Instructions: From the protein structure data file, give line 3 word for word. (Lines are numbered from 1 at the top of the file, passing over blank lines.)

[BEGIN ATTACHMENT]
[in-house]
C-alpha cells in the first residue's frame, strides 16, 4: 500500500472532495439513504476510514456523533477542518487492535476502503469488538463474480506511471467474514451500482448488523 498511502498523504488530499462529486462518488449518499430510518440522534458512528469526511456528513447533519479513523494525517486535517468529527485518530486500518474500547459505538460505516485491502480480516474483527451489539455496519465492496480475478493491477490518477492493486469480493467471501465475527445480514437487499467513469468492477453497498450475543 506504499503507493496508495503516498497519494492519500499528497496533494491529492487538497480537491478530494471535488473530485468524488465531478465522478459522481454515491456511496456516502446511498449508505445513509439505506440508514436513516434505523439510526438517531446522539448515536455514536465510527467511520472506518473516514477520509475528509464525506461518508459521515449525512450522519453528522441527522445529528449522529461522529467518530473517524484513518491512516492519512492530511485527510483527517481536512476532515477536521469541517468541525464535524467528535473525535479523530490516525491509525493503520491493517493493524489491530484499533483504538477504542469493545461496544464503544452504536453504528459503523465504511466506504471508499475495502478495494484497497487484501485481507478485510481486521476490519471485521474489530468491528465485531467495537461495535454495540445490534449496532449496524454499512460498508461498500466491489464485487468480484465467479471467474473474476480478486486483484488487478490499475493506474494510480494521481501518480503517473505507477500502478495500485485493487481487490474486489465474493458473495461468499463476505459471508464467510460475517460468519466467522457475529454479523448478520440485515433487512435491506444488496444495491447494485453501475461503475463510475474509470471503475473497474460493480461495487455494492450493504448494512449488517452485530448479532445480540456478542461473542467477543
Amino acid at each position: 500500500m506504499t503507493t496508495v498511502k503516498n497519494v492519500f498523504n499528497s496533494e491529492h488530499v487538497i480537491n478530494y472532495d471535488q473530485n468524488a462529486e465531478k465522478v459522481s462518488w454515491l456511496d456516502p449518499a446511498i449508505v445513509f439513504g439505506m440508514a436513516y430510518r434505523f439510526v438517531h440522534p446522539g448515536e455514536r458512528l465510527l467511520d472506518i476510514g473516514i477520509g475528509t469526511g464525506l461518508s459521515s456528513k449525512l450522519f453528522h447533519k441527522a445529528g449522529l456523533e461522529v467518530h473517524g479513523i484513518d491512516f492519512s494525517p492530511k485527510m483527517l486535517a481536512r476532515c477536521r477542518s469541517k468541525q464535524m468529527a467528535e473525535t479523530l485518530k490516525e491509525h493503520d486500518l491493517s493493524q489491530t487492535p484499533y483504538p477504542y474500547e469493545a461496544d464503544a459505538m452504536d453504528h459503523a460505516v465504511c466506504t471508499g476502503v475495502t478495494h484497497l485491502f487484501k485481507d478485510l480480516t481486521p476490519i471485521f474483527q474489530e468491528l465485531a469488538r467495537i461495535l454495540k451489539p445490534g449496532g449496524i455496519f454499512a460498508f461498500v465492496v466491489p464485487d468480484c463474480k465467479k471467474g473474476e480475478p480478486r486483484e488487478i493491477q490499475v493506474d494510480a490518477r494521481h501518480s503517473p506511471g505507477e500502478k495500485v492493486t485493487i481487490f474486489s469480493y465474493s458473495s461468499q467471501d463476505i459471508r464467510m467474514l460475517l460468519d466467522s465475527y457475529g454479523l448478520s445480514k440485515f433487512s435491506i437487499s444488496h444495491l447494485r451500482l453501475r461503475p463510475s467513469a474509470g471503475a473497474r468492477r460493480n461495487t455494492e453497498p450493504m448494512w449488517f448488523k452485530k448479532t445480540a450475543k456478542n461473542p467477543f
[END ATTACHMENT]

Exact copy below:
Amino acid at each position: 500500500m506504499t503507493t496508495v498511502k503516498n497519494v492519500f498523504n499528497s496533494e491529492h488530499v487538497i480537491n478530494y472532495d471535488q473530485n468524488a462529486e465531478k465522478v459522481s462518488w454515491l456511496d456516502p449518499a446511498i449508505v445513509f439513504g439505506m440508514a436513516y430510518r434505523f439510526v438517531h440522534p446522539g448515536e455514536r458512528l465510527l467511520d472506518i476510514g473516514i477520509g475528509t469526511g464525506l461518508s459521515s456528513k449525512l450522519f453528522h447533519k441527522a445529528g449522529l456523533e461522529v467518530h473517524g479513523i484513518d491512516f492519512s494525517p492530511k485527510m483527517l486535517a481536512r476532515c477536521r477542518s469541517k468541525q464535524m468529527a467528535e473525535t479523530l485518530k490516525e491509525h493503520d486500518l491493517s493493524q489491530t487492535p484499533y483504538p477504542y474500547e469493545a461496544d464503544a459505538m452504536d453504528h459503523a460505516v465504511c466506504t471508499g476502503v475495502t478495494h484497497l485491502f487484501k485481507d478485510l480480516t481486521p476490519i471485521f474483527q474489530e468491528l465485531a469488538r467495537i461495535l454495540k451489539p445490534g449496532g449496524i455496519f454499512a460498508f461498500v465492496v466491489p464485487d468480484c463474480k465467479k471467474g473474476e480475478p480478486r486483484e488487478i493491477q490499475v493506474d494510480a490518477r494521481h501518480s503517473p506511471g505507477e500502478k495500485v492493486t485493487i481487490f474486489s469480493y465474493s458473495s461468499q467471501d463476505i459471508r464467510m467474514l460475517l460468519d466467522s465475527y457475529g454479523l448478520s445480514k440485515f433487512s435491506i437487499s444488496h444495491l447494485r451500482l453501475r461503475p463510475s467513469a474509470g471503475a473497474r468492477r460493480n461495487t455494492e453497498p450493504m448494512w449488517f448488523k452485530k448479532t445480540a450475543k456478542n461473542p467477543f